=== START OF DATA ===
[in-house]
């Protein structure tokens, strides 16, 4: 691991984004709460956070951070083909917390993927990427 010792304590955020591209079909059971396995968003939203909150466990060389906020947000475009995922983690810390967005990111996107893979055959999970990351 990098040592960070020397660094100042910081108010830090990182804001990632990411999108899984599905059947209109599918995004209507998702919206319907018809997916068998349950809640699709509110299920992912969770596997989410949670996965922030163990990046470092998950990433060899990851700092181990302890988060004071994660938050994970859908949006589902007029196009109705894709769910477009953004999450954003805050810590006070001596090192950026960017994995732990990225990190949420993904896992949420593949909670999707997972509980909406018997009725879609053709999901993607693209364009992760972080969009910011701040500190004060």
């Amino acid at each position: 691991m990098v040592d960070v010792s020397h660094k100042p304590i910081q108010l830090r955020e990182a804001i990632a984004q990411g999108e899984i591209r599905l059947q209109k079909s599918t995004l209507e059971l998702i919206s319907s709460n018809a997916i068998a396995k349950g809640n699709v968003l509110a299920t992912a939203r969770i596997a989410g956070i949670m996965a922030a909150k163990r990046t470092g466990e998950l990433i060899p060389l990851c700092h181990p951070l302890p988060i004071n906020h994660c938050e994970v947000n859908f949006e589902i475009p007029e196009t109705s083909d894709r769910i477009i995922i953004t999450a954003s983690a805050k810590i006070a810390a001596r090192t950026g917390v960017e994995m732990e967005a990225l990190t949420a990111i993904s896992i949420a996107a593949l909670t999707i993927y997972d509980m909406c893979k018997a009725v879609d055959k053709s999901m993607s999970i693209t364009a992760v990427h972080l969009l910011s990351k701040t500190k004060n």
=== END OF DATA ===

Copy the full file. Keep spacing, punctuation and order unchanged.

[in-house]
């Protein structure tokens, strides 16, 4: 691991984004709460956070951070083909917390993927990427 010792304590955020591209079909059971396995968003939203909150466990060389906020947000475009995922983690810390967005990111996107893979055959999970990351 990098040592960070020397660094100042910081108010830090990182804001990632990411999108899984599905059947209109599918995004209507998702919206319907018809997916068998349950809640699709509110299920992912969770596997989410949670996965922030163990990046470092998950990433060899990851700092181990302890988060004071994660938050994970859908949006589902007029196009109705894709769910477009953004999450954003805050810590006070001596090192950026960017994995732990990225990190949420993904896992949420593949909670999707997972509980909406018997009725879609053709999901993607693209364009992760972080969009910011701040500190004060």
């Amino acid at each position: 691991m990098v040592d960070v010792s020397h660094k100042p304590i910081q108010l830090r955020e990182a804001i990632a984004q990411g999108e899984i591209r599905l059947q209109k079909s599918t995004l209507e059971l998702i919206s319907s709460n018809a997916i068998a396995k349950g809640n699709v968003l509110a299920t992912a939203r969770i596997a989410g956070i949670m996965a922030a909150k163990r990046t470092g466990e998950l990433i060899p060389l990851c700092h181990p951070l302890p988060i004071n906020h994660c938050e994970v947000n859908f949006e589902i475009p007029e196009t109705s083909d894709r769910i477009i995922i953004t999450a954003s983690a805050k810590i006070a810390a001596r090192t950026g917390v960017e994995m732990e967005a990225l990190t949420a990111i993904s896992i949420a996107a593949l909670t999707i993927y997972d509980m909406c893979k018997a009725v879609d055959k053709s999901m993607s999970i693209t364009a992760v990427h972080l969009l910011s990351k701040t500190k004060n």